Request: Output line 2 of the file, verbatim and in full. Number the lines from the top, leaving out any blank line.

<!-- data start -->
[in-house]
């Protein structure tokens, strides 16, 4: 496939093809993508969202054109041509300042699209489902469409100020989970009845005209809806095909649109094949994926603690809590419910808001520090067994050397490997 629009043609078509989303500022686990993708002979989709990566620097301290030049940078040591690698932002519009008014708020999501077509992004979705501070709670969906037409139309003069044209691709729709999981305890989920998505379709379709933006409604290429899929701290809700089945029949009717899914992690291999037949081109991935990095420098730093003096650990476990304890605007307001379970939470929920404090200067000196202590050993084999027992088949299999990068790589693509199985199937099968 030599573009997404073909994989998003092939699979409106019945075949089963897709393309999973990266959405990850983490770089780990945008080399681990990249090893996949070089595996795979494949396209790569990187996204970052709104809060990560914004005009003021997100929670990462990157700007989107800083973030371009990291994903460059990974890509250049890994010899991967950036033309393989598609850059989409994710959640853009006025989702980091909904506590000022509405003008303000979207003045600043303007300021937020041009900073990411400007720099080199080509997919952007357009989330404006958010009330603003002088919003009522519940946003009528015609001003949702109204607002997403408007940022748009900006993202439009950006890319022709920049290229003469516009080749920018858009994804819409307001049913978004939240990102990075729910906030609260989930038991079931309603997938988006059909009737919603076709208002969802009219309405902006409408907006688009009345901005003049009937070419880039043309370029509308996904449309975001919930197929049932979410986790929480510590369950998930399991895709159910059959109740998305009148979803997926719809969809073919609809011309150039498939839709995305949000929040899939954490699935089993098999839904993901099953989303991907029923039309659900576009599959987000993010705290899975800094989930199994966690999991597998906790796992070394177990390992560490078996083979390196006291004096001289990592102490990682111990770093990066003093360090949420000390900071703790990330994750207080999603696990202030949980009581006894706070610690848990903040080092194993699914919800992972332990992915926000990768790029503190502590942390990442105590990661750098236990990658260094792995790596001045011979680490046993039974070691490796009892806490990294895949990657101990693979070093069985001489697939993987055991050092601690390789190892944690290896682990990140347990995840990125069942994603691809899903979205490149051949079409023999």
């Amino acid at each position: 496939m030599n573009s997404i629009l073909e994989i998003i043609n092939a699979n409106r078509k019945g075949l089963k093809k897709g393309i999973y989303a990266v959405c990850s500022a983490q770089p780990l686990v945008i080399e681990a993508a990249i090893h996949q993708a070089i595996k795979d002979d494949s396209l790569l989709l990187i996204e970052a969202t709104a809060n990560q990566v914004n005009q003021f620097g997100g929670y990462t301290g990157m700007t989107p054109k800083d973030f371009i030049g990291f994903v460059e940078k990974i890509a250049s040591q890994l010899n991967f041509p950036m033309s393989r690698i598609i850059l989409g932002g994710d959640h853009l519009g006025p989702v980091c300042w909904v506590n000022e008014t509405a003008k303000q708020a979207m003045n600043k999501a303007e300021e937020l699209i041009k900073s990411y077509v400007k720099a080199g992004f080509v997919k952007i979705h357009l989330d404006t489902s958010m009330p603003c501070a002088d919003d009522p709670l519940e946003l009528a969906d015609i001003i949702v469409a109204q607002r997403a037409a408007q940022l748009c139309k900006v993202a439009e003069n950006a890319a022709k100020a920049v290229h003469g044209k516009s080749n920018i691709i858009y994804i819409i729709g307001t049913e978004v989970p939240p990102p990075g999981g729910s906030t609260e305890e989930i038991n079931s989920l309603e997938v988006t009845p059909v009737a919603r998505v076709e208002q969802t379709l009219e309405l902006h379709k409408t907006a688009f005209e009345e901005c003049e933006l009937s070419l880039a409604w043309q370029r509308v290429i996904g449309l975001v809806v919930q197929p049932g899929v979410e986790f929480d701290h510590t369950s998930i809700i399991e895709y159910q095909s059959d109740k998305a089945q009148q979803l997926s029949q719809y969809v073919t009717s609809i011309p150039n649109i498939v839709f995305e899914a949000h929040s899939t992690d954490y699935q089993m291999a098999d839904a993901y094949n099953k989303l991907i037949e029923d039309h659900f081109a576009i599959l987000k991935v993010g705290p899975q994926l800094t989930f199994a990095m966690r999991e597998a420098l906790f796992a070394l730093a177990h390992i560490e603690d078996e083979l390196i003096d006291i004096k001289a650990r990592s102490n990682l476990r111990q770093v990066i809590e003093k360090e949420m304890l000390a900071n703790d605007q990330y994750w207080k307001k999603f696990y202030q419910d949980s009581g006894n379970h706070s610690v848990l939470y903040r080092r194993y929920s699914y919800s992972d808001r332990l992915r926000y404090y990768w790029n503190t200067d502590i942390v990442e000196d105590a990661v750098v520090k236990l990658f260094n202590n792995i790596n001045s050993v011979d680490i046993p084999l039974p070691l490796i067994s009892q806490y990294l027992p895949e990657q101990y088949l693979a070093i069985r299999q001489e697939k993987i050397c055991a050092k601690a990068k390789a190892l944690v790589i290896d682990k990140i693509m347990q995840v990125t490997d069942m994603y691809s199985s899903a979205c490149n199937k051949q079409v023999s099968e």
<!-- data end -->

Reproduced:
């Protein structure tokens, strides 16, 4: 496939093809993508969202054109041509300042699209489902469409100020989970009845005209809806095909649109094949994926603690809590419910808001520090067994050397490997 629009043609078509989303500022686990993708002979989709990566620097301290030049940078040591690698932002519009008014708020999501077509992004979705501070709670969906037409139309003069044209691709729709999981305890989920998505379709379709933006409604290429899929701290809700089945029949009717899914992690291999037949081109991935990095420098730093003096650990476990304890605007307001379970939470929920404090200067000196202590050993084999027992088949299999990068790589693509199985199937099968 030599573009997404073909994989998003092939699979409106019945075949089963897709393309999973990266959405990850983490770089780990945008080399681990990249090893996949070089595996795979494949396209790569990187996204970052709104809060990560914004005009003021997100929670990462990157700007989107800083973030371009990291994903460059990974890509250049890994010899991967950036033309393989598609850059989409994710959640853009006025989702980091909904506590000022509405003008303000979207003045600043303007300021937020041009900073990411400007720099080199080509997919952007357009989330404006958010009330603003002088919003009522519940946003009528015609001003949702109204607002997403408007940022748009900006993202439009950006890319022709920049290229003469516009080749920018858009994804819409307001049913978004939240990102990075729910906030609260989930038991079931309603997938988006059909009737919603076709208002969802009219309405902006409408907006688009009345901005003049009937070419880039043309370029509308996904449309975001919930197929049932979410986790929480510590369950998930399991895709159910059959109740998305009148979803997926719809969809073919609809011309150039498939839709995305949000929040899939954490699935089993098999839904993901099953989303991907029923039309659900576009599959987000993010705290899975800094989930199994966690999991597998906790796992070394177990390992560490078996083979390196006291004096001289990592102490990682111990770093990066003093360090949420000390900071703790990330994750207080999603696990202030949980009581006894706070610690848990903040080092194993699914919800992972332990992915926000990768790029503190502590942390990442105590990661750098236990990658260094792995790596001045011979680490046993039974070691490796009892806490990294895949990657101990693979070093069985001489697939993987055991050092601690390789190892944690290896682990990140347990995840990125069942994603691809899903979205490149051949079409023999």